Will vs. Trust: Which is Right for You?

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Last Will Concept Photo. Last Will Testament, Ink Bottle and Fountain Pen Concept.

“You can’t take any of it with you when it’s your time to go.”

Sound familiar? While the statement above is true for the most part, there are a few things you should be doing to control your assets even after death.

Possessions and money going from one spouse to the other is not an issue. However, the process does become more challenging when wealth is passed to children or other family members.

Creating a unique and personalized estate plan ensures that you make all the decisions, not the federal and state government.

Before you sit down to map out the plan for your assets, you should first ask yourself this question: What’s important to me? You should have a clear picture of which option is right for you.

 

What’s Better: A Will or a Trust?

Before we get to the answer of this question, it’s important to mention that every plan should have a last will and testament. These are the foundational documents within your estate plan that handle certain issues, such as child safekeeping. A Trust alone cannot do this.

On the topic of distributing your assets (money, properties, stocks, etc.), you’ll need to make a choice between a ‘Last Will and Testament’ or a Trust.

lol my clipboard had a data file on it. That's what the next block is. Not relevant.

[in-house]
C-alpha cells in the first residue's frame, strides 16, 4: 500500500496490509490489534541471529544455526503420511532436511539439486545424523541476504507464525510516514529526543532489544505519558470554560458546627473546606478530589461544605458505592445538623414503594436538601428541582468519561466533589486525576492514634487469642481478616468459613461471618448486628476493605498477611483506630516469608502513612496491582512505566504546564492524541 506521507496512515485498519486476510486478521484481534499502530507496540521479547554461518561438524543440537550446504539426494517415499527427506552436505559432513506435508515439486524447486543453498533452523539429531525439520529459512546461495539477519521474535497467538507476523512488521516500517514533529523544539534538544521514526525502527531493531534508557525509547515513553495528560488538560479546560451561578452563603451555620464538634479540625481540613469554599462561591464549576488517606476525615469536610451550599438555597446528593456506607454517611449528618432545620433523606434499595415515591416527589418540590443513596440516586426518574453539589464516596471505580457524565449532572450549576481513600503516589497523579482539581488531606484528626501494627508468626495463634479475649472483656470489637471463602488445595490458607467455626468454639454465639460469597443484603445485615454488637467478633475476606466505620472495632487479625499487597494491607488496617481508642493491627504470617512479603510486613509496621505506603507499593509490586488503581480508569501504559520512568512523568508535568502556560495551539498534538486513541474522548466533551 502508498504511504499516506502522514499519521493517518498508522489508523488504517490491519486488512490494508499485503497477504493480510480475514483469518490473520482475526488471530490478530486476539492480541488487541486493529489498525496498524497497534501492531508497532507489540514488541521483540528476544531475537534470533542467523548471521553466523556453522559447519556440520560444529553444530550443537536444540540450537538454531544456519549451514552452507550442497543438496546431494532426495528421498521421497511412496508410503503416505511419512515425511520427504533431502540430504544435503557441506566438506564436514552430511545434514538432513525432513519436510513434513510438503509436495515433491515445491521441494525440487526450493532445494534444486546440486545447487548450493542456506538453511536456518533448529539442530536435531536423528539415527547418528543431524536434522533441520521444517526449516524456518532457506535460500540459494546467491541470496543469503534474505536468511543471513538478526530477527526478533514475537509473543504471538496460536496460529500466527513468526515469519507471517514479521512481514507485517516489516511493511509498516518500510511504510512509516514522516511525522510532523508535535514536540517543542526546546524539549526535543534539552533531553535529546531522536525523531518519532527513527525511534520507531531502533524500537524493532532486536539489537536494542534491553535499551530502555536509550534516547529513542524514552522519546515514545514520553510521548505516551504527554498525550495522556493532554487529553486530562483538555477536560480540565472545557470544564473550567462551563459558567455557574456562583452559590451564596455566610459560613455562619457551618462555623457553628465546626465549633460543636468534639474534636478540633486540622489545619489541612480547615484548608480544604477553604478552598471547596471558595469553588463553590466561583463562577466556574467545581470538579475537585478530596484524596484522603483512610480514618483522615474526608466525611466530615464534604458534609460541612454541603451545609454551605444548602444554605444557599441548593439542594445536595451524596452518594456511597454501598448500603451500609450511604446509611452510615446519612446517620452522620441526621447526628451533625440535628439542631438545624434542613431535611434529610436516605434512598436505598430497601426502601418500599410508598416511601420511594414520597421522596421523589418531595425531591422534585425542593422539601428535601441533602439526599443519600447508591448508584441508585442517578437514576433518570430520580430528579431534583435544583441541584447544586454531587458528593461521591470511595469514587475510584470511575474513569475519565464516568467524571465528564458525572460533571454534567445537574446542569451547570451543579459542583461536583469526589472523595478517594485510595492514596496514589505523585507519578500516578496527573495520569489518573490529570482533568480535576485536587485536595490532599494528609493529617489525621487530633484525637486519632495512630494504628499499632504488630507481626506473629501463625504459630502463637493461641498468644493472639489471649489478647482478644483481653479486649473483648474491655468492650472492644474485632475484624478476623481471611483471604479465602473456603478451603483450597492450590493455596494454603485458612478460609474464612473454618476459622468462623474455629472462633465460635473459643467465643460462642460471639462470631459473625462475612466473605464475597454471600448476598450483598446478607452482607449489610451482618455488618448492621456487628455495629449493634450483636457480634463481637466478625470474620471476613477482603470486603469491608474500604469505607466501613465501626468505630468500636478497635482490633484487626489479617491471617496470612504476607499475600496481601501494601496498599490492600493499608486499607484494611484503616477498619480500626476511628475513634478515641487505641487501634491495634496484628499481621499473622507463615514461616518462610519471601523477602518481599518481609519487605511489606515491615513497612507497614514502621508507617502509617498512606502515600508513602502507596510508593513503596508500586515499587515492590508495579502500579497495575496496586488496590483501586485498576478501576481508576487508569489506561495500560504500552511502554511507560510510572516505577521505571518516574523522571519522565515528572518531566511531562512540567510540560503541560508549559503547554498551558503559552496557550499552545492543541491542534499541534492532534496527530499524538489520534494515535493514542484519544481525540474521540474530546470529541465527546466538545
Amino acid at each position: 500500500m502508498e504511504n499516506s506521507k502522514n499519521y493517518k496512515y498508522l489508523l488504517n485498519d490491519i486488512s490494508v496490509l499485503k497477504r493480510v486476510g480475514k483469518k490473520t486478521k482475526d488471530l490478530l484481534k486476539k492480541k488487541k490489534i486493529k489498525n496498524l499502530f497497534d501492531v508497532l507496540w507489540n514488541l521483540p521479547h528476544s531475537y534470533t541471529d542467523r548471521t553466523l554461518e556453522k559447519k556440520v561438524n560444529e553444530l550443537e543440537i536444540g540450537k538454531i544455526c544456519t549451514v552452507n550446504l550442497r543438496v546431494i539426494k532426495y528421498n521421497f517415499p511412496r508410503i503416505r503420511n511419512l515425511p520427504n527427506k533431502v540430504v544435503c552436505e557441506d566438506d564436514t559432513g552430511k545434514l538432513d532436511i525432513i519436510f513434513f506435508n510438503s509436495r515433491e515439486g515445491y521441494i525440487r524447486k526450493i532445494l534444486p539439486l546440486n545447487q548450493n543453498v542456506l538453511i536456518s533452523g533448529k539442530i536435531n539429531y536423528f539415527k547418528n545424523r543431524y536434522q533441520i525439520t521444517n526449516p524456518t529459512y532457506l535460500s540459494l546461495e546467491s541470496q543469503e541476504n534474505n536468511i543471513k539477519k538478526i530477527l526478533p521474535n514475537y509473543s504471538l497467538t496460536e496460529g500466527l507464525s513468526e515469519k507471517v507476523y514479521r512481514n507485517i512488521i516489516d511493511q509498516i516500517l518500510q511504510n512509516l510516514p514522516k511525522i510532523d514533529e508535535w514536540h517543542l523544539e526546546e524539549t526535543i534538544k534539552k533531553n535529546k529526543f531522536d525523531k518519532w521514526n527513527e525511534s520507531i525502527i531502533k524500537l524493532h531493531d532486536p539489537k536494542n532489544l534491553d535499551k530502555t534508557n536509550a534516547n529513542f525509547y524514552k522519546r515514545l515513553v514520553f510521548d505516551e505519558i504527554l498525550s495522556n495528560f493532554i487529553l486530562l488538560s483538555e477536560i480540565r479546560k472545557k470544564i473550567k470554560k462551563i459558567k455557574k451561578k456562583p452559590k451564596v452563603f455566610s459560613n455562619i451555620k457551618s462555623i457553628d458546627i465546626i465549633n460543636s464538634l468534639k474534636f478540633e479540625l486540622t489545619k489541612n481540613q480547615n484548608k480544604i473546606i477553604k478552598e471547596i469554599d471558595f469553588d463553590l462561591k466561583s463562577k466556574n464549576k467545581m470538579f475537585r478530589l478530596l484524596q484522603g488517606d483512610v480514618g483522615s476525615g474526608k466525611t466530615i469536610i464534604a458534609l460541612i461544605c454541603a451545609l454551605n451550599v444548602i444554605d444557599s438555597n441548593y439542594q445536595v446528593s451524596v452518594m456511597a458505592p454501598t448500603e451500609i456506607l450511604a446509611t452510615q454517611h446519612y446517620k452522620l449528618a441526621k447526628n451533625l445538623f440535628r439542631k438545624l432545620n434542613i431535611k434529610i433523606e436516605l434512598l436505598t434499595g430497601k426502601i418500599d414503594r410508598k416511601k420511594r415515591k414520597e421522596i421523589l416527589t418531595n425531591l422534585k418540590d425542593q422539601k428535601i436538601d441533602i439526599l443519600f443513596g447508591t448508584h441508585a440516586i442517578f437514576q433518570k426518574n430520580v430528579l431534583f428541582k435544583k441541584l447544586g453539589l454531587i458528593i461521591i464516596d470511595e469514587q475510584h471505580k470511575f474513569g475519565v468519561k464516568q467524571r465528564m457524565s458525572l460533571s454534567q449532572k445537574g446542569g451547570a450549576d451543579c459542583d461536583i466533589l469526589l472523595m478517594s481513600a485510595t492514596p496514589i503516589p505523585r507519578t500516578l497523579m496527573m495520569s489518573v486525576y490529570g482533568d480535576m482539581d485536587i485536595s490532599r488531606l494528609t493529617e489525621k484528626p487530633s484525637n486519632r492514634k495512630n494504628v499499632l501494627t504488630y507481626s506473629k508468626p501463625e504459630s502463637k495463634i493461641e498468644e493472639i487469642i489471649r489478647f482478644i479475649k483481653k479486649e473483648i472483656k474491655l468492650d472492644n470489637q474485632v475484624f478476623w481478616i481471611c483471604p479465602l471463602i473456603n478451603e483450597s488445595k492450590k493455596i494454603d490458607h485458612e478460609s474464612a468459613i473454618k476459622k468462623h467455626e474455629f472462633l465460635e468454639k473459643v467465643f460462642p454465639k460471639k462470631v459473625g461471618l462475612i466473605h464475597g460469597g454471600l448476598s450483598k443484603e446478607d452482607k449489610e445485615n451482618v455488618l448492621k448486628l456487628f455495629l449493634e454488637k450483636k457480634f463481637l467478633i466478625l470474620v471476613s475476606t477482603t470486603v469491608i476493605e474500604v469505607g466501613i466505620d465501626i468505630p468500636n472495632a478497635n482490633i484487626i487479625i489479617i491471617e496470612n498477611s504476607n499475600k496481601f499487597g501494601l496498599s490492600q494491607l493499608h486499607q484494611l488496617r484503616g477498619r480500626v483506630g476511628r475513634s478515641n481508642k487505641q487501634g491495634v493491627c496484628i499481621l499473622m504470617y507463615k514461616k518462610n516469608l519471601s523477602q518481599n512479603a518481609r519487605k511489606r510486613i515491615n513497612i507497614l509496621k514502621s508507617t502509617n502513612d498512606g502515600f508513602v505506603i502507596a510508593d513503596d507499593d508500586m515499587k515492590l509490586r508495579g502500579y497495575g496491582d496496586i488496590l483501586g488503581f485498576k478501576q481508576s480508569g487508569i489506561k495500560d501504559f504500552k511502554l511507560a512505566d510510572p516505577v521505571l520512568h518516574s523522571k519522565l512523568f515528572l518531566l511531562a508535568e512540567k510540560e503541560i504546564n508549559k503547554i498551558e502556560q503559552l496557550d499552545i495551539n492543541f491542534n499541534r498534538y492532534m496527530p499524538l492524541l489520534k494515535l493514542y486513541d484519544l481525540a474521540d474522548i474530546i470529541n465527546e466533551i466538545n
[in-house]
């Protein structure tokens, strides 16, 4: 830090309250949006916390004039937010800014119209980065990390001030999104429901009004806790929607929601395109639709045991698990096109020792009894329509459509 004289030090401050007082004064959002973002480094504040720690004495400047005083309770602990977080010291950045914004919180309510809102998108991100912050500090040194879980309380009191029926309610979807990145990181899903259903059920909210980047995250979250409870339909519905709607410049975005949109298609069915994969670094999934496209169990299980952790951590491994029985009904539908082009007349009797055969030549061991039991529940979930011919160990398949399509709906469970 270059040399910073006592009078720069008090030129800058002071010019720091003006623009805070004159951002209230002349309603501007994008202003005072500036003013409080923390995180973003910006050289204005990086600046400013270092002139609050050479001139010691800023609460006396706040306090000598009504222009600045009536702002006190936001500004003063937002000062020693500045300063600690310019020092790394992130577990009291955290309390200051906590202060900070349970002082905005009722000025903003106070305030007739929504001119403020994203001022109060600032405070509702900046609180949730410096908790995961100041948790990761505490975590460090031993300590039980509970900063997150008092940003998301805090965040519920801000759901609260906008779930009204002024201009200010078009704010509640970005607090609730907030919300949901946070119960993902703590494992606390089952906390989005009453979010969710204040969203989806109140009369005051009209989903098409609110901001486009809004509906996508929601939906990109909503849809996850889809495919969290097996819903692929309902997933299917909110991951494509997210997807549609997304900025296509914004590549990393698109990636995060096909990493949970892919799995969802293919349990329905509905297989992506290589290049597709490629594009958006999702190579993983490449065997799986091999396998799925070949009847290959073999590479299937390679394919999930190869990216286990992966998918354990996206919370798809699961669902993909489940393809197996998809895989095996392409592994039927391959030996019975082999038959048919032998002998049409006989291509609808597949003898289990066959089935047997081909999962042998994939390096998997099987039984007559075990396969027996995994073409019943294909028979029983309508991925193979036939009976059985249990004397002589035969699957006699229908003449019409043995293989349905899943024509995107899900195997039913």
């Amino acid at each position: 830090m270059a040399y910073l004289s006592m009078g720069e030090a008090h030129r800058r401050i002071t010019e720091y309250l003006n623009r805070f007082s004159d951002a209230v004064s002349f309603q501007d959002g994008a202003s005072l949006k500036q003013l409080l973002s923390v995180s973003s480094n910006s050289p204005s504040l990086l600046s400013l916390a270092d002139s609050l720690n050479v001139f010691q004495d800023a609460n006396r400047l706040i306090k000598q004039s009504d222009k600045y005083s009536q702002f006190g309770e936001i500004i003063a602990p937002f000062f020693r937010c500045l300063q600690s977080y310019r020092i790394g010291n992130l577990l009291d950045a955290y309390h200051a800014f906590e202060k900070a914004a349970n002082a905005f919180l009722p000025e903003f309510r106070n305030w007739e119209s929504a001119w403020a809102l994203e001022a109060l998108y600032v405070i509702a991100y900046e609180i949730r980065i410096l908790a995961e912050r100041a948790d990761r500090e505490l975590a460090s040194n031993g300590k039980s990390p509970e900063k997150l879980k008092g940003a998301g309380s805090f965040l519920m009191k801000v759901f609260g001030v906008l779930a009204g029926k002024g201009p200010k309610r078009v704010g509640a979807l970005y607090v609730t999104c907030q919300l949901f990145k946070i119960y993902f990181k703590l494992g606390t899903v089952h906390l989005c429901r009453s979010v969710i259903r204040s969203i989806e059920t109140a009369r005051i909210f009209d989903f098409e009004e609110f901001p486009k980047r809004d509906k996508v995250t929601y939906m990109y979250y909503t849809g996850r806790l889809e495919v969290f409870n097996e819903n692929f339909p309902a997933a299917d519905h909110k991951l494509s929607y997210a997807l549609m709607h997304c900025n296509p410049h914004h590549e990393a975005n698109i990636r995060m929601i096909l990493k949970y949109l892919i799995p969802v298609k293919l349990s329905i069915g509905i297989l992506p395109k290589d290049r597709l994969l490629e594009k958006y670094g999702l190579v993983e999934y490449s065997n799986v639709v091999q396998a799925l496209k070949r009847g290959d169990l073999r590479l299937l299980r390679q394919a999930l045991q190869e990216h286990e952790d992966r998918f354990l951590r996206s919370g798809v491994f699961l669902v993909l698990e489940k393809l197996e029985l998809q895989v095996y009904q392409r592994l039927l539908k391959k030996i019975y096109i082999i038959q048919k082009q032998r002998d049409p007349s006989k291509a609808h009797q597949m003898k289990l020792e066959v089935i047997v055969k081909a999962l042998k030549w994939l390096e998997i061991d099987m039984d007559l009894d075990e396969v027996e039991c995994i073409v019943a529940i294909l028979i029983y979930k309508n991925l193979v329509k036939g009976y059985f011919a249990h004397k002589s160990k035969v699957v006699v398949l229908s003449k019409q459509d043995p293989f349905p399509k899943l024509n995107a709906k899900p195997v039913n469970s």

Generally, trusts cost more and take more time to establish. However, trusts give your heirs the right to skip over probate, which is a lengthy legal process that involves different parties looking through your estate. During this time, there is a holding period placed on your assets, preventing it from getting in the hands of the rightful heirs.

For the general population, a trust is not the best option because it involves handing over ownership of your property and assets to the trust and its trustee. In other words, once you sign and start a trust, there’s no going back.

Wills are much easier to create and amend.

A will is simply a signed document that explains how all your property is to be dispersed at the time of your death. It is revocable and open to amendment at any time during your lifetime.

 

In Summary

In many aspects, both documents bring about comparable objectives.

A trust allows you to recognize certain objectives that a will cannot. But those advantages come at a price. You need to decide whether the added advantages are worth the added cost.

It is important for you to talk with an estate planning attorney to see exactly what’s right for your situation. Every situation is different and it’s best to weigh out your options before making any decision.

If you have questions, we invite you to contact our office for a free consultation to see how we can best help you.

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